1st WINE INTERNATIONAL JURY
Niuru, IGP Sicilia, 2010 – Verovini
2nd WINE INTERNATIONAL JURY
Don Luca, DOC Contessa Entellina, 2011 – Entellano

My comments: I really liked the juicy, elegant, balanced, yet strong and characterful, Niuru. One to watch.

AGLIANICO – CAMPANIA
1st WINE NATIONAL JURY
Aglianico, Irpinia DOC, 2009 – Donnachiara
2nd WINE NATIONAL JURY
Aglianico, Irpinia DOC, 2008 – San Paolo

1st WINE INTERNATIONAL JURY
Meminì, Irpinia DOC, 2008 – Cantine Guastaferro
2nd WINE INTERNATIONAL JURY
Cesco di Nece, S.Agata dei Goti DOC, 2008 – Mustilli

My comments: Another strong category. I had the great pleasure of tasting Guastaferro’s Meminì, and while this is by no means as powerful is his Primim Taurasi, it was a lovely, middle-weight, juicy and powerfully spicy and territorial effort, great complexity married to great drinkability.

AGLIANICO DEL VULTURE – BASILICATA
1st WINE NATIONAL JURY
Likos, Aglianico del Vulture DOC, 2009 – Vigne Mastrodomenico
2nd WINE NATIONAL JURY
Stupor Mundi, Aglianico del Vulture DOC, 2009 – Carbone Vini

1st WINE INTERNATIONAL JURY
Damaschino, Aglianico del Vulture DOC, 2008 – Grifalco
2nd WINE INTERNATIONAL JURY
Likos, Aglianico del Vulture DOC, 2009 – Vigne Mastrodomenico

My comments: As stated above, these wines are coming on strongly, and all three wines here are great interpretations of the territory and the variety.

GAGLIOPPO – CALABRIA
1st WINE NATIONAL JURY
Batasarro, IGT Calabria, 2009 – Statti
2nd WINE NATIONAL JURY
Jacca Ventu, Melissa DOC, 2012 – La Pizzuta del Principe

1st WINE INTERNATIONAL JURY
Jacca Ventu, Melissa DOC, 2012 – La Pizzuta del Principe
2nd WINE INTERNATIONAL JURY
Don Giuvà, Cirò rosso classico superiore, 2010 – Du Cropio

My comments: Unfortunately I did not manage to taste the Stati and Pizzuta del Principe wines, but the Du Cropio wine certainly deserves its award.

PRIMITIVO – PUGLIA
1st WINE NATIONAL JURY
Rubinium 17°, Primitivo di Manduria DOP, 2012 – Soloperto
2nd WINE NATIONAL JURY
Il Sogno, Gioia del Colle DOC, 2009 – Vinicola Imperatore

1st WINE INTERNATIONAL JURY
Fatalone Riserva, Gioia del Colle DOC, 2006 – Fatalone
2nd WINE INTERNATIONAL JURY
Marzagaglia, IGT Rosso Puglia, 2009 – Tenuta Patruno Perniola

My comments: For general remarks on primitivo, see under Impressions above. I was happy to see two of my personal favourites, Fatalone and Patruno, receiving awards.

NERELLO – SICILIA
1st WINE NATIONAL JURY
Ghiaia Nera, IGT Sicilia, 2010 – Tasca di Almerita
2nd WINE NATIONAL JURY
Don Blasco, IGT Nerello Mascalese, 2009 – Feudi Cavaliere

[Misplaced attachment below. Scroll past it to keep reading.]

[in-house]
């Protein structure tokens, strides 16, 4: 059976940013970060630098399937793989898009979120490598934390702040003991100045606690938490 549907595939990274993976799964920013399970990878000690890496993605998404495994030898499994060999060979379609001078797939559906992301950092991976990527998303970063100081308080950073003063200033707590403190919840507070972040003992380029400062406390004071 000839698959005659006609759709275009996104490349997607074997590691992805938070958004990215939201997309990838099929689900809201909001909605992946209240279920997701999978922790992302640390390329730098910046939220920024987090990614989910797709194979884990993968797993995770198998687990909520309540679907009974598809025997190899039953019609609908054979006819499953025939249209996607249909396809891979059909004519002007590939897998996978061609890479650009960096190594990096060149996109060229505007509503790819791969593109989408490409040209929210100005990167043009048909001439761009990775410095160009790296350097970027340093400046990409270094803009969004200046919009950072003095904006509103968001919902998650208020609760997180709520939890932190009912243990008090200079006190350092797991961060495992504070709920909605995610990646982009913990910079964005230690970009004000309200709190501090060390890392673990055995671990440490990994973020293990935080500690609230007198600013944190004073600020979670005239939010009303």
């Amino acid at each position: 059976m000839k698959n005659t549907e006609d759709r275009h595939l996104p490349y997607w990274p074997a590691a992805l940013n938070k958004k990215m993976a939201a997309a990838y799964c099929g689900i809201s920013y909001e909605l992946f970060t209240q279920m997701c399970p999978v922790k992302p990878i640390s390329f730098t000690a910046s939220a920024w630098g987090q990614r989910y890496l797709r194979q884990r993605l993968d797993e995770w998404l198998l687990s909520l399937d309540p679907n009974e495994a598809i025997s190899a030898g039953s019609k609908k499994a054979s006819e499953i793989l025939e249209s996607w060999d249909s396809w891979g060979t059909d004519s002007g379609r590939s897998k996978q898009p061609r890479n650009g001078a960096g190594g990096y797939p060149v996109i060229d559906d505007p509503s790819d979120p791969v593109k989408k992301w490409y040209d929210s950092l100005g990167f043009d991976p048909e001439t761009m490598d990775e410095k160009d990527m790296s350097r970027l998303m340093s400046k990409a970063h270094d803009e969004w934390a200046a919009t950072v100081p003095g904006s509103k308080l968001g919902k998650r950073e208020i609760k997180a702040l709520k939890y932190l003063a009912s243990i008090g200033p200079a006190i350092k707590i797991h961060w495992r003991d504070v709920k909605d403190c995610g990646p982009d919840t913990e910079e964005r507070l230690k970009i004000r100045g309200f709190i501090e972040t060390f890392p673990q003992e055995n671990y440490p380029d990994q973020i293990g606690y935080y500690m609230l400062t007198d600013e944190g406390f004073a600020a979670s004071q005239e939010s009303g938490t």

1st WINE INTERNATIONAL JURY
Martinella, Etna rosso DOP, 2010 – Vivera
2nd WINE INTERNATIONAL JURY
Eruzione 1614, IGT Sicilia, 2011 – Planeta

TAURASI – CAMPANIA
1st WINE NATIONAL JURY
Taurasi DOCG 2008, Cantine Lonardo
2nd WINE NATIONAL JURY
Primum riserva, Taurasi DOCG, 2004 – Cantine Guastaferro

1st WINE INTERNATIONAL JURY
Primum riserva, Taurasi DOCG, 2004 – Cantine Guastaferro
2nd WINE INTERNATIONAL JURY
Opera Mia, Taurasi DOCG, 2008 – Tenuta Cavalier Pepe

My comments: Great showing by Guastaferro, a personal favourite, but Lonardo and Cavalier Pepe are of course also great producers, so much greatness on show here.

BEST ORGANIC WINE
1st WINE NATIONAL JURY
Primitivo di Manduria, 2010 Pirro Varone
2nd WINE NATIONAL JURY
Donnacandida, Sannio Aglianico DOC, 2010 – Cautiero

1st WINE INTERNATIONAL JURY
Nero di Troia, IGT Puglia, 2010 – Antica Enotria
2nd WINE INTERNATIONAL JURY
Primitivo di Manduria, 2010 Pirro Varone

It is probably rather obvious, but I love the Radici del Sud concept and format, and I would love to see it spread outside the boundaries of Southern Italy. There are so many fabulous wines from the South, and we need to spread the good word further.

Yours truly
Ole

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2 Responses to Radici Del Sud 2013 – Impressions and Results

  1. Paolo Ianna says:

    Ciao Ole… Potresti acquistare casa in Puglia, sta diventando la tua terza patria…Sono particolarmente contento che lo “Stupor Mundi” della Carbone Vini si sia distinto nella sua categoria. Grandissimo vino!!! Complimenti a Sara e alla sua famiglia, la passione premia…

    • Ole Udsen says:

      Ciao Paolo,

      Si, ma ho troppe case adesso…. Si, lo “Stupor Mundi” è veramente grande, ed amo il nome (di se, ed a causa del riferimento a Federico II, mezzo normanno, quindi mezzo danese):-)

      Abbracci
      Ole